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This week was a very tricky one for my students at Banksmeadow -- they had their first go at reading a score. I tried to make it as simple as possible for them to follow with colours, but I also made sure they were exposed to proper musical symbols and terminology.

We started the lesson with Pass the Beat, and then they sat down with the boomwhackers. When I asked them to choose a boomwhacker, I forgot that kids are kids, and will get excited if you offer them a giant colourful pole to whack on the ground, so they all rushed the front of the room to grab the biggest, brightest boomwhacker they could find. I ended up yelling, telling them to go to the back of the room and sit down and scolded them, explaining the importance of taking their time and being safe. I'm really not proud of this, especially since it was my mistake that prompted this behaviour. Their classroom teacher recommended to me that I get them come up in their table groups, which I thought was a really good idea.

I've not been doing very well with anticipating behavioural challenges in class lately which has created problems in my behaviour. I hate yelling at my students and when I fail to anticipate it feels like my teaching suffers, which means my students are getting the support they need.

I'm hoping that next week I can improve on this and also use more of the PBL framework techniques in my lessons.

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Planning for the new term and getting to design my own units always makes me excited about going into a career in Music Education. For my first two terms at Banksmeadow, I wasn't sure about the abilities or levels of the students, especially because they hadn't had a music program in their school for a few years, but this term I swapped back to teaching the Stage 2 and 3 students and I know what level/ability they are, so I was able to plan my unit in more detail. So far I’ve found that it takes more pressure off me during the term and it gives the unit a better progression. I find it also makes me push myself (and the students) to work harder and learn more, because I already had specific goals in mind for them – below you can find the first 3 weeks of my program.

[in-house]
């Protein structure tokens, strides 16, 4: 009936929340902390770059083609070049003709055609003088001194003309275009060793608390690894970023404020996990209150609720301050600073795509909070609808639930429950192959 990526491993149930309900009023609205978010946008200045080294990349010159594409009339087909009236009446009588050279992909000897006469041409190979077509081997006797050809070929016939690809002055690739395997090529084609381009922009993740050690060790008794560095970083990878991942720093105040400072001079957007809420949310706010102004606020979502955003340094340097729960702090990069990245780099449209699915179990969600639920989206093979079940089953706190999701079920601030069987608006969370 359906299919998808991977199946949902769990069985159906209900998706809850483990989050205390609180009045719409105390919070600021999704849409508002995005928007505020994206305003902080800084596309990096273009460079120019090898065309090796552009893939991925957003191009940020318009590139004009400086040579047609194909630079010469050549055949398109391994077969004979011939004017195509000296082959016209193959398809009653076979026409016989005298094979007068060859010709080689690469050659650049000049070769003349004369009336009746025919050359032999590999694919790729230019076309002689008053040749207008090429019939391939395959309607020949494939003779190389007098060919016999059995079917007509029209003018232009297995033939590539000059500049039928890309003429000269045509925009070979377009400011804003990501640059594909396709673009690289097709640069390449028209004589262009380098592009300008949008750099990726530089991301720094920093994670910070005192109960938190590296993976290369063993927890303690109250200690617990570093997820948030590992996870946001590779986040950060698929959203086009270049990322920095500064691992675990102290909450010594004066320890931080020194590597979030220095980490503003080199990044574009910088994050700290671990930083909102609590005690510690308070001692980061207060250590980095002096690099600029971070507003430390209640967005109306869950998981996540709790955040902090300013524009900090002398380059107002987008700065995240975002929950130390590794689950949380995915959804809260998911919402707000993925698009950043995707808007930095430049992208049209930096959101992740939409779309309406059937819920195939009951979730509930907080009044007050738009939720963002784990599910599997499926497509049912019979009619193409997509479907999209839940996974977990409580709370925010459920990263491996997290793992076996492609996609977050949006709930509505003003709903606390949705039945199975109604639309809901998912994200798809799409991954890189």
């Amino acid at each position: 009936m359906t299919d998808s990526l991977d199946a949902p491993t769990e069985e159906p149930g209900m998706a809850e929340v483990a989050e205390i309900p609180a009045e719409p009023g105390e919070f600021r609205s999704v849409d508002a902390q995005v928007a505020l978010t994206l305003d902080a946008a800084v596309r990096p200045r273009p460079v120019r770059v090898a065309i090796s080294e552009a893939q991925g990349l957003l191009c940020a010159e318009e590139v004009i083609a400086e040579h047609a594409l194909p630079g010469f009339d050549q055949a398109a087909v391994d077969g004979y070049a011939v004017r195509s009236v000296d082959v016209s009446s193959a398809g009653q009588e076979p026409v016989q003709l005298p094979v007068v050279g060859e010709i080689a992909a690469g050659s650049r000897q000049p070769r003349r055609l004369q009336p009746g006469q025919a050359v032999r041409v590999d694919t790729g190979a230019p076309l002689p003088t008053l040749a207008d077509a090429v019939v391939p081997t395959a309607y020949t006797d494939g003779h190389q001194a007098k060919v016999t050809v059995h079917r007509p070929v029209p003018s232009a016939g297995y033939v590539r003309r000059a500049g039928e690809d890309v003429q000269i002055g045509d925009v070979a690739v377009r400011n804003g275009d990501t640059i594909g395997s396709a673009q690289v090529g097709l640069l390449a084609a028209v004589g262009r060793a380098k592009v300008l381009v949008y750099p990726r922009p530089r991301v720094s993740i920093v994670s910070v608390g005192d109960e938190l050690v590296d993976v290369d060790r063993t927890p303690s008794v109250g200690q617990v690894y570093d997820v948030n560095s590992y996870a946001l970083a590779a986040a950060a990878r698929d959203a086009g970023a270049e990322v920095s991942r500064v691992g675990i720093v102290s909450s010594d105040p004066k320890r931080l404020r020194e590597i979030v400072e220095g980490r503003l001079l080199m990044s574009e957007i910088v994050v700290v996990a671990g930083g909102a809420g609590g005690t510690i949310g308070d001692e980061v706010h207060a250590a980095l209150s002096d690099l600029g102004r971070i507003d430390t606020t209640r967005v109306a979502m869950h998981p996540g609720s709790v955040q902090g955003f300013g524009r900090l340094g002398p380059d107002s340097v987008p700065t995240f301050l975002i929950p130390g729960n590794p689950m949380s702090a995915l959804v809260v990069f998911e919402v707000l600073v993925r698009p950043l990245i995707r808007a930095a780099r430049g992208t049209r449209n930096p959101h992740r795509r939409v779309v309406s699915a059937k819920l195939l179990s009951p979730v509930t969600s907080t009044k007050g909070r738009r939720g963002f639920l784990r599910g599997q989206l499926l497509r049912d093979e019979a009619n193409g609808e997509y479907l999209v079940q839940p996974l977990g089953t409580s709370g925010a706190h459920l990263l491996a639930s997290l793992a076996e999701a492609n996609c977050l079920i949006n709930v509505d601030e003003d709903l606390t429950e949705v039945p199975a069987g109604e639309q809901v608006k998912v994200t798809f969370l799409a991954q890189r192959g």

Week One was really wonderful, the kids were so happy to be back in music and they really enjoyed the lesson. We began by playing pass the beat, and they caught on really quickly to the rules of the game, and ended up being really precise with keeping the beat. I really love this game because it’s fun and competitive and therefore really inspires the kids to be picky with themselves and their classmates. If they played too fast or too slow, they were out, and by the end of our second round, kids were sitting themselves out (without me asking) when they could hear they’d done something wrong. It was also really helpful to me as a teacher to see which kids were aware of the beat and tempo, and which kids weren’t quite grabbing the concept.

After this we learned a song quickly – most of the kids already know It Could’ve Been Me from the movie Sing 2, so the process was really quick. This was nice as a little ‘brain break’ to separate the lesson up a bit and also bring them back to singing, building on the skills they had learned in choir in Term 3.

I found that I had to do a lot of behaviour management this week, which I should have expected being the first week back from holidays, unfortunately I didn’t anticipate it which meant I wasn’t prepared and ended up unfortunately yelling over the kids to get their attention and to quiet them. I really dislike doing this, and I’m hoping to get a whistle or something because I hate raising my voice at them, and I don’t want them to think I’m upset with them, I just don’t know how else to get over the sound when they’re all super excited and noisy.